Remembering Ronald’s Legacy

Sally Webster remembers her baby brother as a kind and good-natured man.

“Everywhere he went, he found the best qualities in each person he met,” she says.

Sally was 16 when Ronald Peart was born and remembers being a proud big sister who loved to walk him around the neighbourhood and give him his bottles at dinner time. She loved to show him off as she pushed him up and down the hills in Knob Hill, sometimes a little faster down than back up.

Baby brother, uncle, brother in law, friend and gentle soul, Ronald was always very close with his family and enjoyed spending time with them. “His nieces, nephews and their children, would always look forward to seeing what uncle Ronald could bring that would top last year’s birthday or Christmas present; and he always did,” says Sally.

Ronald loved to travel and spend time outdoors, he would often join his family on the trails in Banff, Kananaskis Country and Bragg Creek. “As he grew in his knowledge of the outdoors, he loved to share it with us all as we explored the beautiful mountain parks around Alberta and BC,” says Sally.

On January 27, while on a cruise in the Caribbean with his friends William and Rex, Ronald became very ill and had to be admitted into the Fort Lauderdale hospital. He collapsed when he got there and had to be resuscitated. While he was in ICU, they determined that he had a Pleural effusion and drained 7 litres of fluid. They stabilized him and flew him, with a nurse, home to Calgary. Shortly after arriving, he has diagnosed with stage four cancer.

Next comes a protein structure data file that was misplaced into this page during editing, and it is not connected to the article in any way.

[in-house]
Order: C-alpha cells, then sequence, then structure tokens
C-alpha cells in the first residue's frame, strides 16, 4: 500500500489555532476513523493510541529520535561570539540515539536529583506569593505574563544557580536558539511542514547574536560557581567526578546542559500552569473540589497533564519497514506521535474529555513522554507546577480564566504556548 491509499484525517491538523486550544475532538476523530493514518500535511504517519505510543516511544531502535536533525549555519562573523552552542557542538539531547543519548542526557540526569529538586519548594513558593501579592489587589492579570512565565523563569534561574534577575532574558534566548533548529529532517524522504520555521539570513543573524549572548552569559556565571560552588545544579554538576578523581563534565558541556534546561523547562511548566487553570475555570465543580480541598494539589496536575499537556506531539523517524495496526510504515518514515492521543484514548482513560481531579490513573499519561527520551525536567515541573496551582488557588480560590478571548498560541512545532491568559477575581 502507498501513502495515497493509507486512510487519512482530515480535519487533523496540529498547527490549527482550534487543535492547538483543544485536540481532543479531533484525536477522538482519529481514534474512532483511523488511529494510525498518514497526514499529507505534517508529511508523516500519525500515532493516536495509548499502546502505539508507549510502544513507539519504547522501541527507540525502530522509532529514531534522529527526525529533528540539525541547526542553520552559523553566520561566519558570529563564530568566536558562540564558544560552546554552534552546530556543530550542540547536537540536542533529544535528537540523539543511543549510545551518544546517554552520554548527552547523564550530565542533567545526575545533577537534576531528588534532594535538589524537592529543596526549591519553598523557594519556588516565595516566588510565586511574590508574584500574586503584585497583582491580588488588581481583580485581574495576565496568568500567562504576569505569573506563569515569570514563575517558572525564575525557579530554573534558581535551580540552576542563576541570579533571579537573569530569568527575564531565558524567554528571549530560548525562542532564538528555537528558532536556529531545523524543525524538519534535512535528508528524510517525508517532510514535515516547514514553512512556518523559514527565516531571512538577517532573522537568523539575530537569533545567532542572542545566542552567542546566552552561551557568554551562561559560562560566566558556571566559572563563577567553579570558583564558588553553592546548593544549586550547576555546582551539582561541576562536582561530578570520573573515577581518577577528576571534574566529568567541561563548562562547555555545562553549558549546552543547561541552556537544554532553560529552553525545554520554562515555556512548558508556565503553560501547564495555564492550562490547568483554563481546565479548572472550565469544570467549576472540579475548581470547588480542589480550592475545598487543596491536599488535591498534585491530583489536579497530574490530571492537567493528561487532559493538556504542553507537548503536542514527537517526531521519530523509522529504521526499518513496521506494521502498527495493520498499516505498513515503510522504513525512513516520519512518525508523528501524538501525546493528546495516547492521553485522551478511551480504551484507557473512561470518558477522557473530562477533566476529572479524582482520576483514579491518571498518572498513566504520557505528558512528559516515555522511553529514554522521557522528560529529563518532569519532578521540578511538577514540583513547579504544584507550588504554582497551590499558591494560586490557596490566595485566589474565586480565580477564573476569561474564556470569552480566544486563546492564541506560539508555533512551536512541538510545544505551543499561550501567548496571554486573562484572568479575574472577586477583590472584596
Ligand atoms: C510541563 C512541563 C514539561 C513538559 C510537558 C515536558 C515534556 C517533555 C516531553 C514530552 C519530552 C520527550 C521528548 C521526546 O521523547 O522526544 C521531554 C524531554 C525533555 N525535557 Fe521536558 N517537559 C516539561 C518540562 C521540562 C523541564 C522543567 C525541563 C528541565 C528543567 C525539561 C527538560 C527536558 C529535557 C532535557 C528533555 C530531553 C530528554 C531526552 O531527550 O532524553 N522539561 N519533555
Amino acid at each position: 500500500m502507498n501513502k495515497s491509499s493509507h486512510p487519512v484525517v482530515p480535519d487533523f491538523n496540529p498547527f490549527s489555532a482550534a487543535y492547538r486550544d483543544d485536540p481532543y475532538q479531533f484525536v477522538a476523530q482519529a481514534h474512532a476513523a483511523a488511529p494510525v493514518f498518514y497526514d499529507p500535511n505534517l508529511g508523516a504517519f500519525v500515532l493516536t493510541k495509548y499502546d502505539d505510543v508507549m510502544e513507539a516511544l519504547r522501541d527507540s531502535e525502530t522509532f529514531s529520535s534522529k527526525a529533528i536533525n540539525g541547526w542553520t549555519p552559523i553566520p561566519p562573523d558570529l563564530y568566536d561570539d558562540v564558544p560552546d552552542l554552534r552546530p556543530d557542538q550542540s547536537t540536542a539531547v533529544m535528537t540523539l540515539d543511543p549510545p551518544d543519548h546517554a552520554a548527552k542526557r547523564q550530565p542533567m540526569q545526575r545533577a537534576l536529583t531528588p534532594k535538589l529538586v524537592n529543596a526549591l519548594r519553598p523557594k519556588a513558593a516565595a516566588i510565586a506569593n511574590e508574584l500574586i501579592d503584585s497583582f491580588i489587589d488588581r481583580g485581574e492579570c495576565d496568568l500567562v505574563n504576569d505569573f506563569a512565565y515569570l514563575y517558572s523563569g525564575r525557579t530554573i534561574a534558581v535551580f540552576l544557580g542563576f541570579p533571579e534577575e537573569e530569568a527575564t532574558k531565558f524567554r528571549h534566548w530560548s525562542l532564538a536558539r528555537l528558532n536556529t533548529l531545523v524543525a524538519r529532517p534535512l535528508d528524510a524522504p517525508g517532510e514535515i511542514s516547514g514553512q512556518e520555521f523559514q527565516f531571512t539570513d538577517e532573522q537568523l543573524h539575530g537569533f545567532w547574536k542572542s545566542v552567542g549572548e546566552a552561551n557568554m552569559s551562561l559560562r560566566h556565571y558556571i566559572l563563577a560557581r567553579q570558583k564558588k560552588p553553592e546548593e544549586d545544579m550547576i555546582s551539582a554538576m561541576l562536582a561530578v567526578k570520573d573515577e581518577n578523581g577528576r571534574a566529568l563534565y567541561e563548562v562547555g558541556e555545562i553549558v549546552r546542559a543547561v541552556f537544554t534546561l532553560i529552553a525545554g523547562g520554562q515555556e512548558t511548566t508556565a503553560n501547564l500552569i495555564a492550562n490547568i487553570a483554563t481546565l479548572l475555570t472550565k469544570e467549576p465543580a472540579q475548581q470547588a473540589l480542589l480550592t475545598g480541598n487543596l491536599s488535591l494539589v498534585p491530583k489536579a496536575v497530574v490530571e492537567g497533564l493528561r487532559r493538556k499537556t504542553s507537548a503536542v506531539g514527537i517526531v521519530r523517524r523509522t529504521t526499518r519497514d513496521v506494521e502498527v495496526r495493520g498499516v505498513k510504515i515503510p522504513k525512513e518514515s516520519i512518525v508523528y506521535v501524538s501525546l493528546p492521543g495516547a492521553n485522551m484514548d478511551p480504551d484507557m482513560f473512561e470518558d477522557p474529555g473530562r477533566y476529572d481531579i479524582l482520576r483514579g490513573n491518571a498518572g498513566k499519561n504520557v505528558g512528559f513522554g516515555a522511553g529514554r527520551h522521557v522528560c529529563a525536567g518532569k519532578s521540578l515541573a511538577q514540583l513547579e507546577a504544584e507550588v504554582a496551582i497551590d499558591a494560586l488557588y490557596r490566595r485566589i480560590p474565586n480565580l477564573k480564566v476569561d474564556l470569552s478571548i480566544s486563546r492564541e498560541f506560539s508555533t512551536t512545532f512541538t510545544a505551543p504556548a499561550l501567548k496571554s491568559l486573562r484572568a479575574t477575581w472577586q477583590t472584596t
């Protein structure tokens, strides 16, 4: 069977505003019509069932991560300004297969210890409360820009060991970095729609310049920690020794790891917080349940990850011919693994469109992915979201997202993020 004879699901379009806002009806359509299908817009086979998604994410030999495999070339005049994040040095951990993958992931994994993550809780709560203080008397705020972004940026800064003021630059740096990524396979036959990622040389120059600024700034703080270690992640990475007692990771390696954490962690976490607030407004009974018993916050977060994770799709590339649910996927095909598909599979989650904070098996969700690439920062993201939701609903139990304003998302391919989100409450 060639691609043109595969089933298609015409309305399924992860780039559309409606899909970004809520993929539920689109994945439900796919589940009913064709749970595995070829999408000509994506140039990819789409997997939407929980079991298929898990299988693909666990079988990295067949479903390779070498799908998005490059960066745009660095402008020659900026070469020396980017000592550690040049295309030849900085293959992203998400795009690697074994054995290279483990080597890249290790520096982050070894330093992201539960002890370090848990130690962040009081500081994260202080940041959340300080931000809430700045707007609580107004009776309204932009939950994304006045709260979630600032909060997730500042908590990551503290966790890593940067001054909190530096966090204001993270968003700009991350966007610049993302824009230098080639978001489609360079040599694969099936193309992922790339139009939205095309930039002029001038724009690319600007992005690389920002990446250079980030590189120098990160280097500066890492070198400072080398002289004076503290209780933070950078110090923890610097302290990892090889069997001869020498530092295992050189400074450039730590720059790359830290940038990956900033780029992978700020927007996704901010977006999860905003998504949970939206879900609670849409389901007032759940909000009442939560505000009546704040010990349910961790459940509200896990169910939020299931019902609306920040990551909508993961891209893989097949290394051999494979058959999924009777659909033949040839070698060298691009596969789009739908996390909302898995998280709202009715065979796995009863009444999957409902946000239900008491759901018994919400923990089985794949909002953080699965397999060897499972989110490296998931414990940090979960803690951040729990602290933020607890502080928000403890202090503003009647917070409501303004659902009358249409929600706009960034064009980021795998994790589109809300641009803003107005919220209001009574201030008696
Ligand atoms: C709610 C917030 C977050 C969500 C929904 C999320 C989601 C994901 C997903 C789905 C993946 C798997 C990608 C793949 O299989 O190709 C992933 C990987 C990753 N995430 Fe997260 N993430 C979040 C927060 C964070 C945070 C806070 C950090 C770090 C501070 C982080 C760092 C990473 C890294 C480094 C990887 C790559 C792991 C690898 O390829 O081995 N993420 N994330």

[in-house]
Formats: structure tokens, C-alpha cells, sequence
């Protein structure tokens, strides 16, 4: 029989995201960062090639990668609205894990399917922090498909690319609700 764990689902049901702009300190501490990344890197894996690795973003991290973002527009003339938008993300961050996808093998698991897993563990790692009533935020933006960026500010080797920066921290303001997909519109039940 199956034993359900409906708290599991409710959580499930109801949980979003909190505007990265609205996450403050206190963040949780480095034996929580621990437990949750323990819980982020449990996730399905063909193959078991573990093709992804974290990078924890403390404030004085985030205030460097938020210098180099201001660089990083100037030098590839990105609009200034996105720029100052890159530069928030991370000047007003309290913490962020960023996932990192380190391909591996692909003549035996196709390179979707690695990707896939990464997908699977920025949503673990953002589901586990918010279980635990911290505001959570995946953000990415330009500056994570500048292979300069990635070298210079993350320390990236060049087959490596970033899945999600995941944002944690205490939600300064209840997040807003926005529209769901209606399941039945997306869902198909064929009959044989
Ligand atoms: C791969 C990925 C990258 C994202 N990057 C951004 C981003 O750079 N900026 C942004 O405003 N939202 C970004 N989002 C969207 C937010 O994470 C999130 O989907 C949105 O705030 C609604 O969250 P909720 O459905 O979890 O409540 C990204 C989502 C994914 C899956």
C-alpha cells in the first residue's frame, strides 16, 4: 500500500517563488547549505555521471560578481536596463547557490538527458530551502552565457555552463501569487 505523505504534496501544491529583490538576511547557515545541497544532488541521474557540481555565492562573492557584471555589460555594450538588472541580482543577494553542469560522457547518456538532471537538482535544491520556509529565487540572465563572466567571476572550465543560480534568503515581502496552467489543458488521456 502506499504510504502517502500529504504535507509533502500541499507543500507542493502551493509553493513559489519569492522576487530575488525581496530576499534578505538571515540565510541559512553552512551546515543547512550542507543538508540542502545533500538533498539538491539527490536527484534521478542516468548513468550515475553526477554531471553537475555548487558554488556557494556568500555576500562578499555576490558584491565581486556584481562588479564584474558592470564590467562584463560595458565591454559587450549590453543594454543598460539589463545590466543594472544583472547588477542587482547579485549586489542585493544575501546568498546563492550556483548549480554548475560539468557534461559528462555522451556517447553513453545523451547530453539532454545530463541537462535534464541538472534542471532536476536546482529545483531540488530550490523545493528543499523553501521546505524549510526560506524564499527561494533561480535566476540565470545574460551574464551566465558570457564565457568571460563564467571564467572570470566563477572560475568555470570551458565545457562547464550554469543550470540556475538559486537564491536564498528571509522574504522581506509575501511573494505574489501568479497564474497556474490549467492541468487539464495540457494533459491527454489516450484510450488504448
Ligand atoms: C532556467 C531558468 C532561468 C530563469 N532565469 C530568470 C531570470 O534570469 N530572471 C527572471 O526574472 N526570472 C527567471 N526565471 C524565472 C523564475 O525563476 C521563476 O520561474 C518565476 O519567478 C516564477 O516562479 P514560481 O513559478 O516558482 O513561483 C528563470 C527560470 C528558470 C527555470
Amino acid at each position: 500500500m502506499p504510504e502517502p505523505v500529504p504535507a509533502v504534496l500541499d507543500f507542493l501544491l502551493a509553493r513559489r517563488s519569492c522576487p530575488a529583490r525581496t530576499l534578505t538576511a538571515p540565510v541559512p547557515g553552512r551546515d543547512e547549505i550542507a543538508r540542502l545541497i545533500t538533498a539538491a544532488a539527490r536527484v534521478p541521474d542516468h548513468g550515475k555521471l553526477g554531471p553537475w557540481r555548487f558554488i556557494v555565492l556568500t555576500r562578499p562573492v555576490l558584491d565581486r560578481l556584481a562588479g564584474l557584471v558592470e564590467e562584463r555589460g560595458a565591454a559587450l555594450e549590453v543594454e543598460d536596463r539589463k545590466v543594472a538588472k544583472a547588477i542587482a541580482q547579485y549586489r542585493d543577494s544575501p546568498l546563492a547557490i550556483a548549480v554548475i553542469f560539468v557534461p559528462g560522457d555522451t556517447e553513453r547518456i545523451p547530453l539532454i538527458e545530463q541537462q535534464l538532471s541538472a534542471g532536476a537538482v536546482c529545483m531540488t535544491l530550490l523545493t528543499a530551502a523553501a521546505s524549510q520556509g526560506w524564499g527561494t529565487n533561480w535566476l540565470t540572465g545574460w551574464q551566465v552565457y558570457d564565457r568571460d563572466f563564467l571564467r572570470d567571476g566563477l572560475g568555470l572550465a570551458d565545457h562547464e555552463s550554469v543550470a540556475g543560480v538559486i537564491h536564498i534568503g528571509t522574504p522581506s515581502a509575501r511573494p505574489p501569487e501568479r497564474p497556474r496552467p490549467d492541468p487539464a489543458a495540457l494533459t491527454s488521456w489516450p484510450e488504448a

Sally and her husband along with Ronald’s best friend William, came to Ronald’s aid to support him at each one of his oncology appointments. Ronald was placed under the care of Dr. Gwyn Bebb, a Medical Oncologist at the Tom Baker Cancer Centre, “Dr. Bebb helped Ronald navigate the most difficult journey of his life, he is an incredible human being who truly cares about his patients,” says Sally. Ronald began taking a regimen of medications to prepare for his upcoming chemo/ immunotherapy appointments.

Sally fondly recalls the summer in 2019. His family and friends gathered to spend as much time with Ronald as possible to keep him at peace and to make as many good memories as possible. During one visit in July, they had their entire family cram into their apartment for two weeks. “We all love the beach and lakes in the Okanagan and we spend every day swimming and relaxing, enjoying the warm summer days.  He purchased a new car and we went on two trips with him to see our daughter and granddaughter who live on Salt Spring Island. We went to Calgary and our entire family enjoyed 10 days at the Calgary Stampede. We love the Stampede and it has always been a big part of our family history. These times are very precious to us as these were the last times he was able to travel,” she says.

On November 12, Ronald was in so much pain and was barely able to walk, he called his friend William to come and help him down the stairs of his apartment and take him to the emergency at the Foothills hospital. It was determined that tumours had penetrated into his spine and within hours, he had become paralyzed from the waist down. Ronald began a series of five treatments with radiation therapy that targeted the tumours that had formed on his spine. Unfortunately, these treatments did not have the desired effect.

After a short period of time, Ronald had to be admitted into a long-term care facility as the hospital could no longer provide the ongoing care he required. From this point, Ronald entered into a series of four chemo/ immunotherapy sessions that progressively drained his energy to the point that he could not physically continue the treatments.

It was during this period that Ronald began to learn the history and ways of the Catholic Church and decided that there was much to believe in and to be thankful for. “Ronald was much like our parents, though they did not attend a Mass or formal religious celebrations, they lived their lives filled with the presence of God and they loved all people in the way Jesus taught us, to be gentle and humble of heart. And that’s the way Ronald lived his life as well,” says Sally.